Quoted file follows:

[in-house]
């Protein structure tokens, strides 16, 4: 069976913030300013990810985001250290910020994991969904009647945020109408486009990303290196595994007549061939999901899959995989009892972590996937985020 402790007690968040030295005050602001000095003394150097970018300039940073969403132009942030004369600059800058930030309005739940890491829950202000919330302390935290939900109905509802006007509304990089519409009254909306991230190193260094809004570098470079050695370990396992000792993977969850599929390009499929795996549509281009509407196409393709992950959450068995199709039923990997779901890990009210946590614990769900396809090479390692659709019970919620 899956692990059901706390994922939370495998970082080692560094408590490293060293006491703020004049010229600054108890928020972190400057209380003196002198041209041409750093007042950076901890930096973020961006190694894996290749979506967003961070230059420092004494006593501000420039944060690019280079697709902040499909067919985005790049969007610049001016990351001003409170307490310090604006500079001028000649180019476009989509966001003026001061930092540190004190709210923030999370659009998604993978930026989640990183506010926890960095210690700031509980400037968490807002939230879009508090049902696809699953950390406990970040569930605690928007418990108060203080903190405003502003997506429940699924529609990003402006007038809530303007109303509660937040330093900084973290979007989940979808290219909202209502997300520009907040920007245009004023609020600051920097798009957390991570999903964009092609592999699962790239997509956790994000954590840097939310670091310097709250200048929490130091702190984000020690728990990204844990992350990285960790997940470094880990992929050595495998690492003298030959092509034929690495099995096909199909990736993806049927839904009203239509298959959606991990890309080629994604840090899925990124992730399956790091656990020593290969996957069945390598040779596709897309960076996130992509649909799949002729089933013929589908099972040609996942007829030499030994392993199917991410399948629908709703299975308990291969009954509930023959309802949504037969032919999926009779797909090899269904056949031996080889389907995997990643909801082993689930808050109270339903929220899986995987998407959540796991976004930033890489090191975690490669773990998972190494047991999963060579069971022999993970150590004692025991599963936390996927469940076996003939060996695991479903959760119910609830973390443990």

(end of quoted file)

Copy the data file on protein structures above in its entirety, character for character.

[in-house]
């Protein structure tokens, strides 16, 4: 069976913030300013990810985001250290910020994991969904009647945020109408486009990303290196595994007549061939999901899959995989009892972590996937985020 402790007690968040030295005050602001000095003394150097970018300039940073969403132009942030004369600059800058930030309005739940890491829950202000919330302390935290939900109905509802006007509304990089519409009254909306991230190193260094809004570098470079050695370990396992000792993977969850599929390009499929795996549509281009509407196409393709992950959450068995199709039923990997779901890990009210946590614990769900396809090479390692659709019970919620 899956692990059901706390994922939370495998970082080692560094408590490293060293006491703020004049010229600054108890928020972190400057209380003196002198041209041409750093007042950076901890930096973020961006190694894996290749979506967003961070230059420092004494006593501000420039944060690019280079697709902040499909067919985005790049969007610049001016990351001003409170307490310090604006500079001028000649180019476009989509966001003026001061930092540190004190709210923030999370659009998604993978930026989640990183506010926890960095210690700031509980400037968490807002939230879009508090049902696809699953950390406990970040569930605690928007418990108060203080903190405003502003997506429940699924529609990003402006007038809530303007109303509660937040330093900084973290979007989940979808290219909202209502997300520009907040920007245009004023609020600051920097798009957390991570999903964009092609592999699962790239997509956790994000954590840097939310670091310097709250200048929490130091702190984000020690728990990204844990992350990285960790997940470094880990992929050595495998690492003298030959092509034929690495099995096909199909990736993806049927839904009203239509298959959606991990890309080629994604840090899925990124992730399956790091656990020593290969996957069945390598040779596709897309960076996130992509649909799949002729089933013929589908099972040609996942007829030499030994392993199917991410399948629908709703299975308990291969009954509930023959309802949504037969032919999926009779797909090899269904056949031996080889389907995997990643909801082993689930808050109270339903929220899986995987998407959540796991976004930033890489090191975690490669773990998972190494047991999963060579069971022999993970150590004692025991599963936390996927469940076996003939060996695991479903959760119910609830973390443990």